Lama di Luna is the house where I live with my sons and my girlfriend, where I pick the fruits that nature and our work give us, among dogs, cats, horses, rabbits, chickens, barn owls and sparrows: today everyone can feel the magic sensations that this part of the Murgia can give in everyday life.


Its name is not fortuitous, because it comes from a careful research to find again and give man back his natural cycles of human being, belonging to the mother earth and to the universe. In this sense “Lama” means blade as a valley and “Luna”, moon, as an element strictly connected to the earth, to its cycles of seeding, harvesting and life where man takes part as a being, belonging to the whole. Lama di Luna is a farm of the 19 th century inhabited by Coloni and Mezzadri (Farmers and Share-Croppers). Nowadays it’s totally restructured, after three years of meticulous work, with techniques of bio-architecture and feng-shui in the total respect of the place and its history. It is surrounded by 210 hectares of natural landscape like olive-groves, cherry orchards, almond groves and vineyards, cultivated following the biological principles, certified by AIAB-ICEA. The guest-rooms are the old residence of the farmers. Today they are spacious and bright, they all have a fireplace, they overlook the farmyard and they are provided with warm water and heating thanks to 48 solar panels; there are beds made with heart-wood of pine or olive-tree or brass-made (dated to 19 th century), with natural latex mattress, unbleached cotton sheets and towels, olive-oil soaps. Each detail has been meticulously studied to let the energy move on to allow guests to feel the ancient traditions. In the total respect of the old structure and our great rural building knowledge, the farm has been restructured with mortar and natural materials, reusing the same materials such as old planks, bricks and frames dated back to 1800 and other material as the red or yellow clay. Beds are northern placed and the sharp edges have been replaced with rounded edges, because in the natural state all is round, all is harmony and all comes back to all. The forty chimney-pots, the scattered "Trulli" and the cave, they all tell the story of all the people that lived worked and rested in this beautiful and magic place.

Towards the end of 1700,the left side of the farm was built, characterized by walls of more than one metre in thickness and ceilings realized with cylinders of terracotta with the holed bottom: it's the ideal ceiling because it is light, full of air for having a good protection from the summer heat, and during the winter it can keep warm air from fireplaces for releasing it during the night: these are the rooms called “Murgia”, the oldest of Lama di Luna. Towards the end of 19 th century Baron of Faivano decides to complete the farm, building the right side with walls of 80 centimetres in thickness and ceilings of iron beams and vaults of calcareous tuff, to give the share-croppers families the possibility to live in the farm. Each room, of about 20 square metres, was the house of these families and each one had a window and a fireplace. The forty chimney-pots give us the idea of the community that gave life to the farm, where, before the dawn, people reordered the common spaces and everything must be in order when the sun rose and the day's work started. On the other hand, farmers whom contract didn't provide a house, built a little refuge with the stones, realizing the so-called “Casedd” (little houses), the well-known “Trulli” of Andria, where they lived with the donkey, useful in the fields cultivation and for keeping warm the Casedd. At the end of 1800 a big wine crisis forces the Baron to sell the farm and about 190 hectares of fields to Mr De Bartolo: after the diffusion of wine-pest (Phylloxera) in the vineyards, he transforms them in almond and olive-groves until the fifties, when Mr Palasciano takes the farm to rent it to the shepherds of Corato. From this moment starts the inexorable decay of the farm, both in and out.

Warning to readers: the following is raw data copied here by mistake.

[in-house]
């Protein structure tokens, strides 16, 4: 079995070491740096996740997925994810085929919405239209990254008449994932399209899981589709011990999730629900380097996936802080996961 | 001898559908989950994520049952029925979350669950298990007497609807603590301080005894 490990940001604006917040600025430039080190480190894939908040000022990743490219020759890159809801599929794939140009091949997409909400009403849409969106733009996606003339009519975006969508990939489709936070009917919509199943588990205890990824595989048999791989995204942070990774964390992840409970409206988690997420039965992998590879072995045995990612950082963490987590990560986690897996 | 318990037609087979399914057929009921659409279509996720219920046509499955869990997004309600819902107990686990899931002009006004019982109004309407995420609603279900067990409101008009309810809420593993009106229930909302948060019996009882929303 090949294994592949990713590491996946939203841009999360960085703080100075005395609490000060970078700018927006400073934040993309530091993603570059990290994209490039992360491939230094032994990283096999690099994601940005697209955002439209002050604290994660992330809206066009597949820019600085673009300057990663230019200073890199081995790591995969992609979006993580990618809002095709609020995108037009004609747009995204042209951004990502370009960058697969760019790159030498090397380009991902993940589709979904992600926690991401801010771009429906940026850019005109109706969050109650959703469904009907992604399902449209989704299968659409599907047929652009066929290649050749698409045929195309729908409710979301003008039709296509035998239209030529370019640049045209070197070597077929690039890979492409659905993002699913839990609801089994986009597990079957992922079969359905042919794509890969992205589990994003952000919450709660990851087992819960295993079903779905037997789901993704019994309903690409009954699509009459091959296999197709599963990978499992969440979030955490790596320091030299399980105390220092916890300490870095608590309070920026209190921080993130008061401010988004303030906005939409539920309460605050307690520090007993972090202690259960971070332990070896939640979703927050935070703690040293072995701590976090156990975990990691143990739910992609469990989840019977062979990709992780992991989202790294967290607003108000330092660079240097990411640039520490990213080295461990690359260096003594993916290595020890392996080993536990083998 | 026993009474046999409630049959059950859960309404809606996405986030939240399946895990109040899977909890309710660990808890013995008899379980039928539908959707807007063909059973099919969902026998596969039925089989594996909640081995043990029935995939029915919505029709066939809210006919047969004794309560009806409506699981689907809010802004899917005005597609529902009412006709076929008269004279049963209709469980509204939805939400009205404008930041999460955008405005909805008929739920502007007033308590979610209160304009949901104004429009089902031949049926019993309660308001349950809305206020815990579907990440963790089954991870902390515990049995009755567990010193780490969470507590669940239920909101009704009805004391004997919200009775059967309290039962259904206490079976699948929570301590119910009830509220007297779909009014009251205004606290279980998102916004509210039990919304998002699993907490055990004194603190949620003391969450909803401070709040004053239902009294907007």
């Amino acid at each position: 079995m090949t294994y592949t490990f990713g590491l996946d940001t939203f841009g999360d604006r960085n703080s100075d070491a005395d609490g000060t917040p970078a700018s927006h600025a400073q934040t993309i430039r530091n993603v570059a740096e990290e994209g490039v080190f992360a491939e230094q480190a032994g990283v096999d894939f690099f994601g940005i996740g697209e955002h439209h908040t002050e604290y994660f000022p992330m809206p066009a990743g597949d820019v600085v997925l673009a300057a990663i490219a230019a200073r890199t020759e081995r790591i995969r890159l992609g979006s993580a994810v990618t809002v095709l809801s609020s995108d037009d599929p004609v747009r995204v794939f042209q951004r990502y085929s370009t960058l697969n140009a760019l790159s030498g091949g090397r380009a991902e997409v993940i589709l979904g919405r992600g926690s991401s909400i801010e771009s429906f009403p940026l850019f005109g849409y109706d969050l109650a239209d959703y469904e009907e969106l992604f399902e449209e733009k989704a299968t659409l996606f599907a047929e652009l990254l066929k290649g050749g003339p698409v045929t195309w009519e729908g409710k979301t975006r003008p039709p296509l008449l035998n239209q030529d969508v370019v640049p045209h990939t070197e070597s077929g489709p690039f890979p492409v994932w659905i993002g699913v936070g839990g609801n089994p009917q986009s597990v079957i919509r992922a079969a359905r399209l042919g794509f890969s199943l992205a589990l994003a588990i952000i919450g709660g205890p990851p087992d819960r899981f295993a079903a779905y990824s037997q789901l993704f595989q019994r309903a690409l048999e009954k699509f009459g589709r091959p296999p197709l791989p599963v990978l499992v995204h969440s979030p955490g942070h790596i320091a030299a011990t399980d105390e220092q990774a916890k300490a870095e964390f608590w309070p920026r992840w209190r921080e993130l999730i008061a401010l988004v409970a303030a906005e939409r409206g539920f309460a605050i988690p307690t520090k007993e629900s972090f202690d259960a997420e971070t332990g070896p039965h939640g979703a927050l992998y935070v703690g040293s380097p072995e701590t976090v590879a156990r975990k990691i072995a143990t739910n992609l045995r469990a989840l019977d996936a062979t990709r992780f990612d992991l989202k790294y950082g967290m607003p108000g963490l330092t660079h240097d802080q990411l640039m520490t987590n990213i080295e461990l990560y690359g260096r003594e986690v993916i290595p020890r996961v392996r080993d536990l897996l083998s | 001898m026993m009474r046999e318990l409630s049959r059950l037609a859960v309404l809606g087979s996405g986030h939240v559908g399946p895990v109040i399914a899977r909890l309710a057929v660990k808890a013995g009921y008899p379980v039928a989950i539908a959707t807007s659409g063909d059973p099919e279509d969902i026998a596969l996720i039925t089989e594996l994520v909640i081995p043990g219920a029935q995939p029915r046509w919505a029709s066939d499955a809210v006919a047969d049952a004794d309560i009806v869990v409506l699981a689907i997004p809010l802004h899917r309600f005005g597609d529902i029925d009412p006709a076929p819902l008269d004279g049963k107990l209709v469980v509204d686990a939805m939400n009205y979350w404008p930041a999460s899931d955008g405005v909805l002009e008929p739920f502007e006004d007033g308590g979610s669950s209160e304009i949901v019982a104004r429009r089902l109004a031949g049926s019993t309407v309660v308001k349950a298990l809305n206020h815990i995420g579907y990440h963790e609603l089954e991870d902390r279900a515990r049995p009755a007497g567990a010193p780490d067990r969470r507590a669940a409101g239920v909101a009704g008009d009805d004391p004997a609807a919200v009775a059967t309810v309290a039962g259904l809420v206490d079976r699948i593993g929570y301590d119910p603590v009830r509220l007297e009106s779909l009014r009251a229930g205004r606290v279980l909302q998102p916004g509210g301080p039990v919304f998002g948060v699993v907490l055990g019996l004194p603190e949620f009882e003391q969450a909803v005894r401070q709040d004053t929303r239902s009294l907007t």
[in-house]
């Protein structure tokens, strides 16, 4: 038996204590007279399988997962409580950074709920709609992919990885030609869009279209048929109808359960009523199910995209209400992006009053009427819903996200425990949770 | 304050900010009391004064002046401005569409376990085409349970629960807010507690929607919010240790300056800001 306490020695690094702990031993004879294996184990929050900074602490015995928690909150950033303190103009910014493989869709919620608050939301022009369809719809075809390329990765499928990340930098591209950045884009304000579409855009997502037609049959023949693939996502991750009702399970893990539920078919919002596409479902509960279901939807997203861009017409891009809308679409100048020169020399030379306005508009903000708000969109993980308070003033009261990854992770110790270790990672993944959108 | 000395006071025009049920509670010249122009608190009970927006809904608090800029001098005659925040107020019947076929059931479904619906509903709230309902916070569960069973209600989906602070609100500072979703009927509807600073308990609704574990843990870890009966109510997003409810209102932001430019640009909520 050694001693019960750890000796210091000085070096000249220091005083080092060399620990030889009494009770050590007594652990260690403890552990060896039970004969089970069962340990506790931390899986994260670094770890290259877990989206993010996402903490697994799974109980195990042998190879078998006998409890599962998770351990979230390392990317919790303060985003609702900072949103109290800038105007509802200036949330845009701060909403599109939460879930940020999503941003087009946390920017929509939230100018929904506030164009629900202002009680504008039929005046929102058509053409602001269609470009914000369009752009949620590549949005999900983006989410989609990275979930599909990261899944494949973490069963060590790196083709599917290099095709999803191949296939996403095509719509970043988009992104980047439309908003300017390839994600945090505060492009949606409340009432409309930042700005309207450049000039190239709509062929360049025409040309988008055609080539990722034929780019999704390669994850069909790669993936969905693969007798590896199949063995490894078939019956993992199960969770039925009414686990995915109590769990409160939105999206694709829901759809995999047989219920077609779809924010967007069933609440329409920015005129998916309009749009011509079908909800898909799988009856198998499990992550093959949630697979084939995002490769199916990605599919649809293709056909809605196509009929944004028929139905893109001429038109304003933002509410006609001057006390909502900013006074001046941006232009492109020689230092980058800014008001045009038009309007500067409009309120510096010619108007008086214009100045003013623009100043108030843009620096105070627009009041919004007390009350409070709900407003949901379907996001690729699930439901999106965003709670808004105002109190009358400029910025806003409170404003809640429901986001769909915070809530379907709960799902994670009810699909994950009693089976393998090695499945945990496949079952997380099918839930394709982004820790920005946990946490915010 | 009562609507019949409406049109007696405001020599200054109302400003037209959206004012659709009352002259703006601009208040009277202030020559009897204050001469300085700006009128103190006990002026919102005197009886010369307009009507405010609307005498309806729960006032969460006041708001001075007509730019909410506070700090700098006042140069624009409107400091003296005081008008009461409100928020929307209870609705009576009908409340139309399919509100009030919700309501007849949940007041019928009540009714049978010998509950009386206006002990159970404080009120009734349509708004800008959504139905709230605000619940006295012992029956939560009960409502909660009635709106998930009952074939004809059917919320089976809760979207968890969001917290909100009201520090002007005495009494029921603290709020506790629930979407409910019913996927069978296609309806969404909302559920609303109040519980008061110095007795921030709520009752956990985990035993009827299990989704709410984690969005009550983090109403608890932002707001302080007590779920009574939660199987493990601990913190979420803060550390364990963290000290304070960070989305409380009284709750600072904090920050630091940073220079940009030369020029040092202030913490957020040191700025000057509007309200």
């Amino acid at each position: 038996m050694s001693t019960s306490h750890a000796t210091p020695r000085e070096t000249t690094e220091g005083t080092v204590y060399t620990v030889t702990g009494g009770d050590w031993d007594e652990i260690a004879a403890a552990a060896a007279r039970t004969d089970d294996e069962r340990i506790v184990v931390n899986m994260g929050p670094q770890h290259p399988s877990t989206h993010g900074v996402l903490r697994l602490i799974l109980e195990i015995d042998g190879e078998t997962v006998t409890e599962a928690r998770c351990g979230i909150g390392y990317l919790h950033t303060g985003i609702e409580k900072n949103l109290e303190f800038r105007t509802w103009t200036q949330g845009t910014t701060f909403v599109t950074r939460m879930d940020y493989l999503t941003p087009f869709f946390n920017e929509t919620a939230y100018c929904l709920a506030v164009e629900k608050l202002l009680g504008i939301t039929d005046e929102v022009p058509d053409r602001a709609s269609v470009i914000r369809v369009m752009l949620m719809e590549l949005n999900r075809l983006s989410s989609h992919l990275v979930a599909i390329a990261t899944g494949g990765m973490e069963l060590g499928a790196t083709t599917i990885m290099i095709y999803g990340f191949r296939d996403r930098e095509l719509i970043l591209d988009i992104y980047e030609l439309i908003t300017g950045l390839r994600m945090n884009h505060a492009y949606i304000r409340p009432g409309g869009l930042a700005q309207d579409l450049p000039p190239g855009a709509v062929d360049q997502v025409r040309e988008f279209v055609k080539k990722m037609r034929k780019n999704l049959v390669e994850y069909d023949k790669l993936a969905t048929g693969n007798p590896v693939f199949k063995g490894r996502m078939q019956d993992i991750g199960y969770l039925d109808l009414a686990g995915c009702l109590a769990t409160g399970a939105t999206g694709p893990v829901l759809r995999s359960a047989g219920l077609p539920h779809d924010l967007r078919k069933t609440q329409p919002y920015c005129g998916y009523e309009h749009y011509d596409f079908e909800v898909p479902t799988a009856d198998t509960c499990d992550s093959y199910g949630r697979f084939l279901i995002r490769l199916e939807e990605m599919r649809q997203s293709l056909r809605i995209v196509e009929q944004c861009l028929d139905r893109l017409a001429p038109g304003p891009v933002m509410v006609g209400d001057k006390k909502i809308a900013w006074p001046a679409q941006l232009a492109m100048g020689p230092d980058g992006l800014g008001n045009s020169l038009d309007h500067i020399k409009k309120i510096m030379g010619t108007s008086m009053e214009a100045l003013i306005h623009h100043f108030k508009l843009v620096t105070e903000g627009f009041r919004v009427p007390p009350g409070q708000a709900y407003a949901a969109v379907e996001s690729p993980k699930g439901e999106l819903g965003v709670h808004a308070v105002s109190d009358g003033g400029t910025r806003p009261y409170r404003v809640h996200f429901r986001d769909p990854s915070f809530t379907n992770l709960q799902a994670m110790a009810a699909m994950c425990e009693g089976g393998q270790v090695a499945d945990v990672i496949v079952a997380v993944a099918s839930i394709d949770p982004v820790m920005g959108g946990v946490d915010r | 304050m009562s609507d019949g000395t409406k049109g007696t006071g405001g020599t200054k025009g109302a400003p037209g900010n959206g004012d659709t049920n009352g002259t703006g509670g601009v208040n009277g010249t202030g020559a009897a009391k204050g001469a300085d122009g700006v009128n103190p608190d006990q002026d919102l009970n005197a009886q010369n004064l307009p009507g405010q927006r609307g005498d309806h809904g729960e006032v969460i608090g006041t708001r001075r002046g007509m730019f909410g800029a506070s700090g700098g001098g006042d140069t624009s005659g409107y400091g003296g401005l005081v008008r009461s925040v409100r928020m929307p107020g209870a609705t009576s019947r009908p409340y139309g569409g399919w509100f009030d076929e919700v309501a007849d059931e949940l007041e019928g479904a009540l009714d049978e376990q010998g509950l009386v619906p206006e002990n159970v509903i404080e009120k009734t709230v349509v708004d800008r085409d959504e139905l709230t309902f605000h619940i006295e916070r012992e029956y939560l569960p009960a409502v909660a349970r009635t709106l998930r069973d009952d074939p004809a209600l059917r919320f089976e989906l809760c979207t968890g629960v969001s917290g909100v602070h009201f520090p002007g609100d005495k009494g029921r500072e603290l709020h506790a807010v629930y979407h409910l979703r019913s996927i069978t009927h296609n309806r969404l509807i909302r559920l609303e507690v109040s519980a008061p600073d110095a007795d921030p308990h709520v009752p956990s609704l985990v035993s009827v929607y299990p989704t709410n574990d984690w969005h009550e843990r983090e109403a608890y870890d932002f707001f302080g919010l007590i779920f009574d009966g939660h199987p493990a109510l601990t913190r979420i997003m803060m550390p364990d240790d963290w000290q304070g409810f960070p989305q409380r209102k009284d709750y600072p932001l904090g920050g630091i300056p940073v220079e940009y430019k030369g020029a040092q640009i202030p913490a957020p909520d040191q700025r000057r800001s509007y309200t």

In 1991, crazy about the farm and the landscape, I bought it, I rid it of sheep and shepherds, and I started a long restoration, both in the farm and in the fields. Ten thousand olive trees, ten thousand plants of grapevines, two thousand plants of almond, one thousand of cherry, an artesian well with a depth of 535 metres and different plantations of vegetables and cereals: this is the agrarian renascence set up with the greater respect of nature, leaving to the natural landscape the other hundred hectares to let the sheep graze. I have built a new cowshed and new stores, so I have had the possibility to free the farm for starting a long restoration in 2000 to give to guests the possibility to live again the magic moments and atmospheres of those times.